What and Why
As previously mentioned, depending on your surgery you may have a different experience than I did. However, most people, reconstruction or not will wake up with a drain either side of their body. These are small tubes that enter your body just under where your breast were through a tiny incision. The tubes are then quite long so you can manoeuvre around easily. The drains will vacuum out remaining fluid to avoid it collecting behind your implants or under the skin if you have not chosen reconstruction. Different hospitals may use different shaped bottles, but fundamentally they do the same job.
The drains are annoying, there is no point sugar coating it. You have to carry them around with you, you are super vigilant that you do not catch the long tubes on anything and all in all they are uncomfortable. But as a rule, they don’t hurt as such, they are just a nuisance and get in the way.
You must invest in some drain dollies, they come in all sorts of colours and make life so much easier. These are small over the shoulder bags that you can place each drain in, leaving your hands free. Most drains will stay in for 2-3 weeks, therefore drain dollies will keep you sane! I went out with my drains still attached and the drain dollies kept them concealed, I also put a light shawl over my shoulders which kept them covered, the shawl was also useful in coffee shops to them pop on my lap to cover the tubes.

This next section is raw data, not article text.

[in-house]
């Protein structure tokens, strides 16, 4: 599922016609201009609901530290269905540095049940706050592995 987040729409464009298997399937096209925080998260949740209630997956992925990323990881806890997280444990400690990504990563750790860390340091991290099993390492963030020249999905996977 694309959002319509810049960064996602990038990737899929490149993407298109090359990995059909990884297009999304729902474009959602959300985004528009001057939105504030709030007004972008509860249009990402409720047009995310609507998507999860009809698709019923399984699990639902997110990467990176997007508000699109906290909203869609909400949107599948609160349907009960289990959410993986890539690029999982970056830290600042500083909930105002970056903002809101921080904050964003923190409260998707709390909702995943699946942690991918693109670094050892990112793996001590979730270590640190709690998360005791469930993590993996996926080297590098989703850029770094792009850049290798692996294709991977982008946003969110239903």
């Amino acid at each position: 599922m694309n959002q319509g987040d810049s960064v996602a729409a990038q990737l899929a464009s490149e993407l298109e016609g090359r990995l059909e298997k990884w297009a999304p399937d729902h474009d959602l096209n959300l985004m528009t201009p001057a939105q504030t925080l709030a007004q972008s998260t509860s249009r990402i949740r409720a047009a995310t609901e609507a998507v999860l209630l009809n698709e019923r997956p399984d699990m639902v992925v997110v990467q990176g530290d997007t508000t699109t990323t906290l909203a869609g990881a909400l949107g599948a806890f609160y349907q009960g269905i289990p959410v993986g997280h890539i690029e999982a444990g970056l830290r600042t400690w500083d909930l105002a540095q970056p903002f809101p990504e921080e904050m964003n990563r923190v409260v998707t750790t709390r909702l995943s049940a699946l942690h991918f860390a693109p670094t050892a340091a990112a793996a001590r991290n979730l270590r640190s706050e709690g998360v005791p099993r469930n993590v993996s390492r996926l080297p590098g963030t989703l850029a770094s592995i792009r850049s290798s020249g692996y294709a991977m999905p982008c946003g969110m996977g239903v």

How the Drain Tubes Are Attached and What They Look Like.
I had exceptionally bad luck with my drains as they repeatedly kept becoming devac’d (de-vacuumed) which meant the left over breast tissue, blood and plasma wasn’t been sucked out and down in to the bottle. This was very unusual and despite having them changed several times, it kept happening! If this happens, contact the ward or breast team that were looking after you and they will advise you.
From what I understand most people have their drains in for 2-3 weeks, however as mine were insistent on not playing the draining game, I had mine removed after a 12 days. I was apprehensive about this as due to having ‘thin skin’ you could see where my drains went under my breasts and up through the middle of my newly reformed chest. So I knew how far they had to come out!
However, aside it being a tad awkward as you can feel something moving inside of you, it doesn’t hurt. My right side did not hurt at all and was felt like a very light tug feeling for 30 seconds. My left side snagged a little and I can only describe the feeling as a bit of a sting. But quite rightly as my doctor pointed out, it was no more painful than an injection.